“There is an assault going on against everything to do with the Western world—its past, present, and future.” So writes Spectator associate editor Murray, whose previous books have sounded warnings against the presumed dangers of Islam and of non-Western immigration to the West. As the author argues, Westerners are supposed to take in refugees from Africa, Asia, and Latin America while being “expected to abolish themselves.” Murray soon arrives at a crux: “Historically the citizens of Europe and their offspring societies in the Americas and Australasia have been white,” he writes, while the present is bringing all sorts of people who aren’t White into the social contract. The author also takes on the well-worn subject of campus “wokeness,” a topic of considerable discussion by professors who question whether things have gone a bit too far; indeed, the campus is the locus for much of the anti-Western sentiment that Murray condemns. The author’s arguments against reparations for past damages inflicted by institutionalized slavery are particularly glib. “It comes down to people who look like the people to whom a wrong was done in history receiving money from people who look like the people who may have done the wrong,” he writes. “It is hard to imagine anything more likely to rip apart a society than attempting a wealth transfer based on this principle.” Murray does attempt to negotiate some divides reasonably, arguing against “exclusionary lines” and for Henry Louis Gates Jr.’s call for a more vigorous and welcoming civil culture. Too often, however, the author falters, as when he derides Gen. Mark Milley for saying, “I want to understand white rage. And I’m white”—perhaps forgetting the climacteric White rage that Milley monitored on January 6, 2021.

A scattershot exercise in preaching to the choir.

Pub Date: April 26, 2022

ISBN: 978-0-06-316202-0

Page Count: 320

Publisher: Broadside Books/HarperCollins

Review Posted Online: May 5, 2022

Did you like this book?

A deceptively slender but rich argument in favor of conserving liberal ideals—and liberal government.


The renowned political scientist and philosopher considers classical liberalism and the broad range of enemies arrayed against it.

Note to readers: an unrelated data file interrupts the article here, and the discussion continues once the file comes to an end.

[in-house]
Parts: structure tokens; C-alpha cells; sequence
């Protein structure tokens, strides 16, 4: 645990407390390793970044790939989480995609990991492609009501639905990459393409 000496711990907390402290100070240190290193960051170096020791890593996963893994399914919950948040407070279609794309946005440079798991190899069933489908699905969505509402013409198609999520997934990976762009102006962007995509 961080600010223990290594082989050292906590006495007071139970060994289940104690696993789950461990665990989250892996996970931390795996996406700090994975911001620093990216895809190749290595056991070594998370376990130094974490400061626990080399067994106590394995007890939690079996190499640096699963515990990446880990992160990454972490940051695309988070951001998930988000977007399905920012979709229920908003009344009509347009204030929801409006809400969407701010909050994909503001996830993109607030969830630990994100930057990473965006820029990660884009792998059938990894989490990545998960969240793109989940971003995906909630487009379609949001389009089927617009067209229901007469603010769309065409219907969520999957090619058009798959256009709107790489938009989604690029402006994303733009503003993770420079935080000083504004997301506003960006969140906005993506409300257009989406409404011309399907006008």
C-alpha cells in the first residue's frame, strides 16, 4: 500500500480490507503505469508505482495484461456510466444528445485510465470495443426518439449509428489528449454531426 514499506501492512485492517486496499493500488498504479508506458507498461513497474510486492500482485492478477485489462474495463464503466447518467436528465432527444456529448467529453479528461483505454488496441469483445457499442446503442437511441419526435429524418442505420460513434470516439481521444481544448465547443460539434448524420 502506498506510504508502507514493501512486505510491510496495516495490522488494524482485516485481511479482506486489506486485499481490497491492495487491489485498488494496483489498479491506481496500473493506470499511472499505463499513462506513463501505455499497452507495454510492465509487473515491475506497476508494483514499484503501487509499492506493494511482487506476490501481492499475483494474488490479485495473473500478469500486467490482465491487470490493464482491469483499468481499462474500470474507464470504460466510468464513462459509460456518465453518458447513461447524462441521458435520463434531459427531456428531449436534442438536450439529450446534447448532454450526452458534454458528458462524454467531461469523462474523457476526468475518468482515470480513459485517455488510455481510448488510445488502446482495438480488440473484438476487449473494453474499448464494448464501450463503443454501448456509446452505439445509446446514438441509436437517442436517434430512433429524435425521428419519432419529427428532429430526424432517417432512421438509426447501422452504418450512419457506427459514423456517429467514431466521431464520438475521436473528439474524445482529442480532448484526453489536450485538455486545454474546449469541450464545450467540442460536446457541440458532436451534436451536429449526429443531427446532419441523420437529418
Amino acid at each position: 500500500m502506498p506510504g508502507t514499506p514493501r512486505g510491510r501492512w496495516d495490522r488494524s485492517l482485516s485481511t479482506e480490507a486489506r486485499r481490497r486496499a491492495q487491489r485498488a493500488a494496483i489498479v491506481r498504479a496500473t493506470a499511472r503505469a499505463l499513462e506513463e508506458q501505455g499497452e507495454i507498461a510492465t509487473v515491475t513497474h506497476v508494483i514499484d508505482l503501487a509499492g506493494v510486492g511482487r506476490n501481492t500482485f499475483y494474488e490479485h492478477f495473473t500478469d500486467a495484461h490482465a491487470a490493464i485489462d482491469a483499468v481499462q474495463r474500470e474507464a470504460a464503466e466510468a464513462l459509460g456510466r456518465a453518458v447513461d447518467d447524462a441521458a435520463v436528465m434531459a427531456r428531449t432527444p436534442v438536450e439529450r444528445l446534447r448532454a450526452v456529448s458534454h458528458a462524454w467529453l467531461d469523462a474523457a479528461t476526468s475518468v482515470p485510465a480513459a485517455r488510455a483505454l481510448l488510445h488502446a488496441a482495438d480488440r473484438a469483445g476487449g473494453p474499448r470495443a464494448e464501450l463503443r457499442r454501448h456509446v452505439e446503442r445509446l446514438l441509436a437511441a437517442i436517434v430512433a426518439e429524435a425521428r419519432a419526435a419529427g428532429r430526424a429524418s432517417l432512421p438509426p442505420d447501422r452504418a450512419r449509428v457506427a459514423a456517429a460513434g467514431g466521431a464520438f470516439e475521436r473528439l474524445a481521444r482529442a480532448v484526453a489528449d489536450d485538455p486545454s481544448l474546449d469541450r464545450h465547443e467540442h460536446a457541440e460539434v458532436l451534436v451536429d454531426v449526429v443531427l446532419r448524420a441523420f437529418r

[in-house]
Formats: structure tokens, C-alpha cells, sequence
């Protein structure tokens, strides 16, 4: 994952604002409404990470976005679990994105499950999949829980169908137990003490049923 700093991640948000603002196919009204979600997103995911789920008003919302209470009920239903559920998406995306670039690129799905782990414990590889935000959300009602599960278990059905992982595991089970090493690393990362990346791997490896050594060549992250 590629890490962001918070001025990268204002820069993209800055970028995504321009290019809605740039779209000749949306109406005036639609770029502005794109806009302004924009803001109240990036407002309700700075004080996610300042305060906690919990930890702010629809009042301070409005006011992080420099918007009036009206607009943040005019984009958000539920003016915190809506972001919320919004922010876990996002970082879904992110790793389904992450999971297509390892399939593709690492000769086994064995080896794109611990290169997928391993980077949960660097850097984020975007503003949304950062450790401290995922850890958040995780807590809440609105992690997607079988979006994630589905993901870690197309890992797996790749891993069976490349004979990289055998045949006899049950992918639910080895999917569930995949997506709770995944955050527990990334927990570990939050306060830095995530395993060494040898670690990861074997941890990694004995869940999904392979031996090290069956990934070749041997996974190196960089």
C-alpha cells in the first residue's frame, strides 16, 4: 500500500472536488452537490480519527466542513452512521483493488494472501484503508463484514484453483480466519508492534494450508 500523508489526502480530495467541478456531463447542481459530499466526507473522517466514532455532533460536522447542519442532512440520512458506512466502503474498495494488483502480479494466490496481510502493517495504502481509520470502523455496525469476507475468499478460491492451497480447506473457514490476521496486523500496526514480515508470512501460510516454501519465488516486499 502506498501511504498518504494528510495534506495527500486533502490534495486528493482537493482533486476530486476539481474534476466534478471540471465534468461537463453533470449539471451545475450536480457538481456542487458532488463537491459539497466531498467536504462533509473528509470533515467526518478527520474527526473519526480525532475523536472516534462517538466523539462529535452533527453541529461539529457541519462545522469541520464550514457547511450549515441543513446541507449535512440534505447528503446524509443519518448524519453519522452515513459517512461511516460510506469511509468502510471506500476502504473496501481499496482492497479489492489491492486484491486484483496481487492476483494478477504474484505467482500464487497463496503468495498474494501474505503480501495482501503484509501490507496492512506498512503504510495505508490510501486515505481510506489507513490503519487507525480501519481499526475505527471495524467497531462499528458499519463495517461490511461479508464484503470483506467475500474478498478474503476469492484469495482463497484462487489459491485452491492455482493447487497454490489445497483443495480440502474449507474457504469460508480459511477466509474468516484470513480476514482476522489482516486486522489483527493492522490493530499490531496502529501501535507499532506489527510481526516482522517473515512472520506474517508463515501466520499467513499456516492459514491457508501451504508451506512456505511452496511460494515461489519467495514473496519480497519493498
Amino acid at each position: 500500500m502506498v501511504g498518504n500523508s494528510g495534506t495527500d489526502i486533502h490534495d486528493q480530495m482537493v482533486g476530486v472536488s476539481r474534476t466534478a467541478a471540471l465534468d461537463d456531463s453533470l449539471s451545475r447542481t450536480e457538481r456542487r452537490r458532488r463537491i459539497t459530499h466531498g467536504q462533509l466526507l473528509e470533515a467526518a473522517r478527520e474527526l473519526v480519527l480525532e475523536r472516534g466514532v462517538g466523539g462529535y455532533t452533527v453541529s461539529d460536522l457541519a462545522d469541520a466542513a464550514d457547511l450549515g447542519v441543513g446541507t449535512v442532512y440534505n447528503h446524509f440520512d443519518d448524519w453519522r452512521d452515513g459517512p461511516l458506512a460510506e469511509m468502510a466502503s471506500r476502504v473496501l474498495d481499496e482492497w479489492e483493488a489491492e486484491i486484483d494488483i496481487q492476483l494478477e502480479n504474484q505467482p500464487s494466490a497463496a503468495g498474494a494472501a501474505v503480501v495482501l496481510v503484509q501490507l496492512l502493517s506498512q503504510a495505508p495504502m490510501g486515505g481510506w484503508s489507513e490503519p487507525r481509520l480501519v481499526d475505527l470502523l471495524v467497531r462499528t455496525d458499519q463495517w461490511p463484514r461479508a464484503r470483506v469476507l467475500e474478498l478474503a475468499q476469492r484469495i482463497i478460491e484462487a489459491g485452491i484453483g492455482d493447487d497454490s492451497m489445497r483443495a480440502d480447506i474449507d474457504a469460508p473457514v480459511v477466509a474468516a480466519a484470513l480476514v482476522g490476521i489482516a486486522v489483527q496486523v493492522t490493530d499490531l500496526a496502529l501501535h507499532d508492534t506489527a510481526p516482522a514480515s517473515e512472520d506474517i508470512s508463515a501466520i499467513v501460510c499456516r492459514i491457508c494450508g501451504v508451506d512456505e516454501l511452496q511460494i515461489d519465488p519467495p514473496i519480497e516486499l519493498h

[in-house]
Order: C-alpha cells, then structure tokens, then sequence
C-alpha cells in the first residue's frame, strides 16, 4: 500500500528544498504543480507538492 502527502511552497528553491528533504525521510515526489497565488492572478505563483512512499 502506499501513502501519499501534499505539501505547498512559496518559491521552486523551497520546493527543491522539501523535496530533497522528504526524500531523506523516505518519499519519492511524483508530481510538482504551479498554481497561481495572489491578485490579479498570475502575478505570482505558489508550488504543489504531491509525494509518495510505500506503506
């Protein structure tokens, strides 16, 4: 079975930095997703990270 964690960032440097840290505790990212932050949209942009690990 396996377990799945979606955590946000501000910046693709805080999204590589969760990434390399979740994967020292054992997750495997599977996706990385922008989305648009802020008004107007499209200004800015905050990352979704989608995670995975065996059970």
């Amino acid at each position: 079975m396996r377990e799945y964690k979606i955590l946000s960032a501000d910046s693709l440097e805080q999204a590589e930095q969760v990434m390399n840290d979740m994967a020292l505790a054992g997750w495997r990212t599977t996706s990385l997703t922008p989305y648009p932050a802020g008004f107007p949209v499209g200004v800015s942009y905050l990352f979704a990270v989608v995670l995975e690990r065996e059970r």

“By ‘liberalism,’ ” writes Fukuyama, “I refer to the doctrine…that argued for the limitation of the powers of governments through law and ultimately constitutions, creating institutions protecting the rights of individuals living under their jurisdiction.” Born of events such as the English civil war and the Enlightenment, this liberalism also encouraged diversity of thought, religion, and ethnicity, placing it squarely in the crosshairs of today’s authoritarian nationalists, not least Donald Trump. Fukuyama has often been identified with conservative causes, but his thinking here is democratic to the core, and he has no use for such pathetic lies as Trump’s insistence that the 2020 election was stolen. That said, the author notes that liberalism has many enemies on both the left and the right for numerous real yet correctable failings. The neoliberalism that has emerged over the past couple of generations has accelerated inequality, and numerous institutions have been eroded while others, such as the Electoral College, have been revealed to be anti-democratic. Both left and right, the author argues, have trouble accepting that governing over diversity, the hallmark of liberalism, means governing over many ethnic and national groups, strata of income, and competing interests. He adds, however, “Left-of-center voters…remain much more diverse” in political outlook. Essential to a liberal society, Fukuyama insists, is the right to vote: “Voting rights are fundamental rights that need to be defended by the power of the national government.” While he insists that individual rights take precedence over group rights, he also observes that the social contract demands citizen participation. To the conservative charge that the social contract is one thing but the “common moral horizon” another, he answers that yes, liberalism does not insist on a single morality—which “is indeed a feature and not a bug.”

A deceptively slender but rich argument in favor of conserving liberal ideals—and liberal government.

Pub Date: May 10, 2022

ISBN: 978-0-374-60671-8

Page Count: 192

Publisher: Farrar, Straus and Giroux

Review Posted Online: Feb. 9, 2022

Kirkus Reviews Issue: March 1, 2022

Did you like this book?

No Comments Yet